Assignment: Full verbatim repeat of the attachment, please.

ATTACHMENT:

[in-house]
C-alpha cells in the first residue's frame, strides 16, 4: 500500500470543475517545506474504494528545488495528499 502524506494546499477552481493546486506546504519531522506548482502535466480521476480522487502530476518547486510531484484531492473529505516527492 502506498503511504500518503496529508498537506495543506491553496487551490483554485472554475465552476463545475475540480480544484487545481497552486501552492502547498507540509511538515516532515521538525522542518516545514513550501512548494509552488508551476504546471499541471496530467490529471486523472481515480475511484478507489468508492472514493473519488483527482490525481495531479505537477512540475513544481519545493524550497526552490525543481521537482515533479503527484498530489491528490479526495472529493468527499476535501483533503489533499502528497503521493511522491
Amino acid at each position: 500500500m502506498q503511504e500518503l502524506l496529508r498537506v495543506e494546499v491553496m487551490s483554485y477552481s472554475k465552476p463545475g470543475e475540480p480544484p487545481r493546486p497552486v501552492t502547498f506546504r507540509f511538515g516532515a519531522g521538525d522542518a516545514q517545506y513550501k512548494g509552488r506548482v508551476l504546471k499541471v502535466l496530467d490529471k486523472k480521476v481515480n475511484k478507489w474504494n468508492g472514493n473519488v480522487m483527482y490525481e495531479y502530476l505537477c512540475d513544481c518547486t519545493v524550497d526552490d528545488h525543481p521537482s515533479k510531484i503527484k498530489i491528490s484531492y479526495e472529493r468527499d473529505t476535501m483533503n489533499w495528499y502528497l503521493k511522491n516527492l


[in-house]
C-alpha cells in the first residue's frame, strides 16, 4: 500500500470543475517545506474504494528545488495528499 502524506494546499477552481493546486506546504519531522506548482502535466480521476480522487502530476518547486510531484484531492473529505516527492 502506498503511504500518503496529508498537506495543506491553496487551490483554485472554475465552476463545475475540480480544484487545481497552486501552492502547498507540509511538515516532515521538525522542518516545514513550501512548494509552488508551476504546471499541471496530467490529471486523472481515480475511484478507489468508492472514493473519488483527482490525481495531479505537477512540475513544481519545493524550497526552490525543481521537482515533479503527484498530489491528490479526495472529493468527499476535501483533503489533499502528497503521493511522491
Amino acid at each position: 500500500m502506498q503511504e500518503l502524506l496529508r498537506v495543506e494546499v491553496m487551490s483554485y477552481s472554475k465552476p463545475g470543475e475540480p480544484p487545481r493546486p497552486v501552492t502547498f506546504r507540509f511538515g516532515a519531522g521538525d522542518a516545514q517545506y513550501k512548494g509552488r506548482v508551476l504546471k499541471v502535466l496530467d490529471k486523472k480521476v481515480n475511484k478507489w474504494n468508492g472514493n473519488v480522487m483527482y490525481e495531479y502530476l505537477c512540475d513544481c518547486t519545493v524550497d526552490d528545488h525543481p521537482s515533479k510531484i503527484k498530489i491528490s484531492y479526495e472529493r468527499d473529505t476535501m483533503n489533499w495528499y502528497l503521493k511522491n516527492l